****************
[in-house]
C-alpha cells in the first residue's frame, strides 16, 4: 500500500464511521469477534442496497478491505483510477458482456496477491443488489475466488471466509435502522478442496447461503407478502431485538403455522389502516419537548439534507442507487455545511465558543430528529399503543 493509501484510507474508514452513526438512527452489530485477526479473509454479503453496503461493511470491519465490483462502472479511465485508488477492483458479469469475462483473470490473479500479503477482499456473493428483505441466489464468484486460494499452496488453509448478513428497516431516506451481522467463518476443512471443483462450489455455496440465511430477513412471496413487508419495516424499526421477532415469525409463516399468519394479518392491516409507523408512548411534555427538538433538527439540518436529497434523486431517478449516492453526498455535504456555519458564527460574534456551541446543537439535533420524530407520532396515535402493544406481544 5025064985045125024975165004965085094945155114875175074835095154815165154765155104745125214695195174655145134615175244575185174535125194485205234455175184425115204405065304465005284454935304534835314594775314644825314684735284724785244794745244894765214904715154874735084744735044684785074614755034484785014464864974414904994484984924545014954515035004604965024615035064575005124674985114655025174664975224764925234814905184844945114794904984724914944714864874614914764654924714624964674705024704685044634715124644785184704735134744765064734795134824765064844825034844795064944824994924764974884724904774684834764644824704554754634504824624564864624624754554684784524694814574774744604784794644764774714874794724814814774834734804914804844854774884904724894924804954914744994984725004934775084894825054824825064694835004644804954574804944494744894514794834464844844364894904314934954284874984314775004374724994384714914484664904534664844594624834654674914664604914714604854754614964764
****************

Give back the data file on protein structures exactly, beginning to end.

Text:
[in-house]
C-alpha cells in the first residue's frame, strides 16, 4: 500500500464511521469477534442496497478491505483510477458482456496477491443488489475466488471466509435502522478442496447461503407478502431485538403455522389502516419537548439534507442507487455545511465558543430528529399503543 493509501484510507474508514452513526438512527452489530485477526479473509454479503453496503461493511470491519465490483462502472479511465485508488477492483458479469469475462483473470490473479500479503477482499456473493428483505441466489464468484486460494499452496488453509448478513428497516431516506451481522467463518476443512471443483462450489455455496440465511430477513412471496413487508419495516424499526421477532415469525409463516399468519394479518392491516409507523408512548411534555427538538433538527439540518436529497434523486431517478449516492453526498455535504456555519458564527460574534456551541446543537439535533420524530407520532396515535402493544406481544 5025064985045125024975165004965085094945155114875175074835095154815165154765155104745125214695195174655145134615175244575185174535125194485205234455175184425115204405065304465005284454935304534835314594775314644825314684735284724785244794745244894765214904715154874735084744735044684785074614755034484785014464864974414904994484984924545014954515035004604965024615035064575005124674985114655025174664975224764925234814905184844945114794904984724914944714864874614914764654924714624964674705024704685044634715124644785184704735134744765064734795134824765064844825034844795064944824994924764974884724904774684834764644824704554754634504824624564864624624754554684784524694814574774744604784794644764774714874794724814814774834734804914804844854774884904724894924804954914744994984725004934775084894825054824825064694835004644804954574804944494744894514794834464844844364894904314934954284874984314775004374724994384714914484664904534664844594624834654674914664604914714604854754614964764